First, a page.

Mr Corbyn said: “A digital licence fee, supplementing the existing licence fee, collected from tech giants and Internet Service Providers, which extract huge wealth from out shared digital space, could allow a democratised and more plural BBC to compete far more effectively with the private multinational digital giants like Netflix, Amazon, Google and Facebook.”
It is uncertain whether Corbyn is referring to the Internet Service Providers themselves – companies like Virgin Media, TalkTalk etc. – or content providers, such as Netflix, Amazon (Prime), and so on. In both cases, and proportionate tax based on usage would inevitably lead to higher prices for customers, negating the lack of licence fee.
In a statement, the ISPA argued as such: “Today’s call by the Leader of the Opposition, Jeremy Corbyn, to impose a levy on Internet Service Providers to help fund a ‘digital licence fee’ runs the risk of undermining broadband investment and could lead to increased prices for all consumers.”
Hinkley Worker Fall Leads to Prosecution
The Energy supplier EDF is to be prosecuted by the Office for Nuclear Regulation (ONR) after a worker suffered an injury from a fall at its Hinkley Point B plant in Somerset last year. Defending alongside partner engineering firm Doosan Babcock Ltd. (the worker’s employer) the ONR is bringing a case based on the UK’s Health and Safety Laws, with proceedings starting 12th September at Bath Magistrates’ Court. The worker was hurt after ‘falling from height’ in 2017, according to a preliminary report.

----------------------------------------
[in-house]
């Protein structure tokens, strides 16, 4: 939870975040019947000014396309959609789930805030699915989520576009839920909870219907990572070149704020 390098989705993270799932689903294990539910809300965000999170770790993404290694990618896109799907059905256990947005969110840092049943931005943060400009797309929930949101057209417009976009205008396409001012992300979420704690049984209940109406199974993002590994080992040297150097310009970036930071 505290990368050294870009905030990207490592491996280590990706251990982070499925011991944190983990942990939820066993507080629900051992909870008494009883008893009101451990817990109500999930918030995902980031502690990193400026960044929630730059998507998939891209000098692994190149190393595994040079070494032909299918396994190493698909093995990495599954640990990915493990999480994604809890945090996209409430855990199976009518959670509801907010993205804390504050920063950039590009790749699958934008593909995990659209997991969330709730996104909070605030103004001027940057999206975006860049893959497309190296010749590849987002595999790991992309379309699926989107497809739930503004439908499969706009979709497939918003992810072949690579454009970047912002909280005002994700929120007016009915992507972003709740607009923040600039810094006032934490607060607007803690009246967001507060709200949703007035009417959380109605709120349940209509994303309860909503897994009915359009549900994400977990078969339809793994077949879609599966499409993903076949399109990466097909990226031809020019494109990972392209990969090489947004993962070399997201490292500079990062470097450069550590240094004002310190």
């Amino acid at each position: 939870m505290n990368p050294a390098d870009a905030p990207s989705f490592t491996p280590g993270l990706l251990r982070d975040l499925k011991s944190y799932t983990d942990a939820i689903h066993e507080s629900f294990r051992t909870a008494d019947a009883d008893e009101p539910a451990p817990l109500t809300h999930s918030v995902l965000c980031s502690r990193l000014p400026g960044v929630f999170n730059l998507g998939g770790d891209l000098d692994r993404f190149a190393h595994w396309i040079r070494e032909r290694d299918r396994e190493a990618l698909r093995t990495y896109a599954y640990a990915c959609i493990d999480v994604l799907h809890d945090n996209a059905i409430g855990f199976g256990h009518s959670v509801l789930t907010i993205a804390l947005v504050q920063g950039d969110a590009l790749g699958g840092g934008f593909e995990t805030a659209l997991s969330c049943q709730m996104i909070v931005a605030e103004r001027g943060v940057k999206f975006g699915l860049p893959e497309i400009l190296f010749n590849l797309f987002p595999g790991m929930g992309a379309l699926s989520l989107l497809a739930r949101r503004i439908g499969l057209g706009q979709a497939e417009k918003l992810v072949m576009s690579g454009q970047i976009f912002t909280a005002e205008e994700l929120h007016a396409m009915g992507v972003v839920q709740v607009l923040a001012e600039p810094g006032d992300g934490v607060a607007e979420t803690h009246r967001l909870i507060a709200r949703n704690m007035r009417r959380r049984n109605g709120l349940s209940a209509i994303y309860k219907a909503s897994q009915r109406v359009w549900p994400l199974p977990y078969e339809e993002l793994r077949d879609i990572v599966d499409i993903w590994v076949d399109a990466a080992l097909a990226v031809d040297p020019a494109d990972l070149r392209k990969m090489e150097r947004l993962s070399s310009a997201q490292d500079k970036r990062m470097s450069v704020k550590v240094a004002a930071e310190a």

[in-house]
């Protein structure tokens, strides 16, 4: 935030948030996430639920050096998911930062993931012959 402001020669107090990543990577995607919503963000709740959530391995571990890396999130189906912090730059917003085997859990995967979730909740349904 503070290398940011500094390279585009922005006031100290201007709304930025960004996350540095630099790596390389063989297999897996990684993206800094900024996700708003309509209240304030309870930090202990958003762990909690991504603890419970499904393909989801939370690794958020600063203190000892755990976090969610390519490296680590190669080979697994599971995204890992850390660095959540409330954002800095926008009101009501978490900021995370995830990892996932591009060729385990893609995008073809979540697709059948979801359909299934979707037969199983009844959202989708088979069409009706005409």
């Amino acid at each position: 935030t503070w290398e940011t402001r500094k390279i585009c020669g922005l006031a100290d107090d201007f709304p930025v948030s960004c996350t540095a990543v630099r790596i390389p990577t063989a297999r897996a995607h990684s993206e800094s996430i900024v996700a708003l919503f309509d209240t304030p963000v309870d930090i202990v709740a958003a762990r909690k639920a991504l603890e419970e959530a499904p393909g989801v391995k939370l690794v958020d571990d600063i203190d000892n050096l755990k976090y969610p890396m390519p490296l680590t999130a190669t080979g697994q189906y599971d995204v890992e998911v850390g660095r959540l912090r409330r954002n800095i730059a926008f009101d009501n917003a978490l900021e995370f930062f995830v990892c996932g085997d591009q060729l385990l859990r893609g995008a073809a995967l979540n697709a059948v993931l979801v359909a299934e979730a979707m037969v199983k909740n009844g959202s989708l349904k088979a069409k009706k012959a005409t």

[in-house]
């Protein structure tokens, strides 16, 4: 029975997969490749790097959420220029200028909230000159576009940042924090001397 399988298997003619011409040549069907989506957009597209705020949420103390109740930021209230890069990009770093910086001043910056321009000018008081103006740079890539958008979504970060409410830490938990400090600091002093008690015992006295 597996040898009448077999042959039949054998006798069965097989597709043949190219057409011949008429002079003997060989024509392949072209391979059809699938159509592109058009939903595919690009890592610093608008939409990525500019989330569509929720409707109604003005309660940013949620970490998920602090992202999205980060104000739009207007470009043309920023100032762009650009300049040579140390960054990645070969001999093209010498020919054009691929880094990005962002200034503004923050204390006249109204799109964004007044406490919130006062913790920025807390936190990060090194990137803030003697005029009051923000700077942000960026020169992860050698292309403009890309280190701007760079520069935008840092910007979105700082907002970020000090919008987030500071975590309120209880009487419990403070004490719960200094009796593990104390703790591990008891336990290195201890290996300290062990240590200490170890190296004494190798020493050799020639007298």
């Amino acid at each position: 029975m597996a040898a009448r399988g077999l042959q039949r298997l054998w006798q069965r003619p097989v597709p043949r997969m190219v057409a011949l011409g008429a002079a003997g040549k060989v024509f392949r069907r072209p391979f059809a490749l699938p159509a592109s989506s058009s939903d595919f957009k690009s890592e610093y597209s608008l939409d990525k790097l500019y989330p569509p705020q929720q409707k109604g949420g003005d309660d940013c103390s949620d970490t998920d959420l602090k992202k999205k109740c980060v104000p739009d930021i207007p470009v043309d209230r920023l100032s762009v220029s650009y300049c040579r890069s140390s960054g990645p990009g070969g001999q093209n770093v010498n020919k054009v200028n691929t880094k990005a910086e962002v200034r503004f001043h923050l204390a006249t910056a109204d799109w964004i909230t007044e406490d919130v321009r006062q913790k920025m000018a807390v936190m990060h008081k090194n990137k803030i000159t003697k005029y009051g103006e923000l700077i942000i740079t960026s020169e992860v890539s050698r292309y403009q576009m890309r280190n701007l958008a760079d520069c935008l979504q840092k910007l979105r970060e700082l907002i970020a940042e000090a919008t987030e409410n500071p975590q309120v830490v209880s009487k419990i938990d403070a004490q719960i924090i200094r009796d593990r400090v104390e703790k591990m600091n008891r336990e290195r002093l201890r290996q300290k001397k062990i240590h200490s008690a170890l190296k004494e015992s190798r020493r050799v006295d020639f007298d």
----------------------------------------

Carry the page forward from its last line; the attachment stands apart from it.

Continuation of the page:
EDF’s Hinkley Point B nuclear power station is due to be decommissioned in 2023, being replaced by the Hinkley Point C plant next door.
The ONR issued a statement on the case, saying that “the incident was a conventional health and safety matter and there was no radiological risk to workers or the public.” Doosan Babcock said that it was co-operating fully with the investigation and that it would provide any assistance needed to the ONR. EDF has yet to issue a response.
Gov Announces £9bn Business Boost Thanks to Superfast Broadband Expansion
This week the Government has announced that their Broadband Delivery UK service has provided a boost to local businesses worth an apparent £9 billion increase in turnover. The independent report, entitled ‘The Evaluation of the Economic Impact and Public Value of the Superfast Broadband Programme’, also found that public investment has led to the creation of nearly 50,000 new jobs in local areas and a twelvefold dividend in investment by the Government and local authorities.
A main target of the Government’s current broadband policy is to increase service in rural areas that are deemed ‘commercially unviable’, especially more isolated areas of Scotland and Wales with small populations. Broadband can now be accessed by 95.39% of UK premises, and around 5 million new homes and businesses have access to superfast broadband – the target for superfast alone being 98% of UK properties in the next few years.
Margot James, the Minister for Digital, said: “Our rollout of superfast broadband across the UK has been the most challenging infrastructure project in a generation but is one of our greatest successes. We are reaching thousands more homes and businesses every week, that can now reap the clear and tangible benefits that superfast broadband provides. We are helping to ensure the downfall of the digital divide.”
The Labour Party has pledged to invest £1.6 billion to guarantee superfast broadband speeds of at least 30 Mbps to all households by 2022.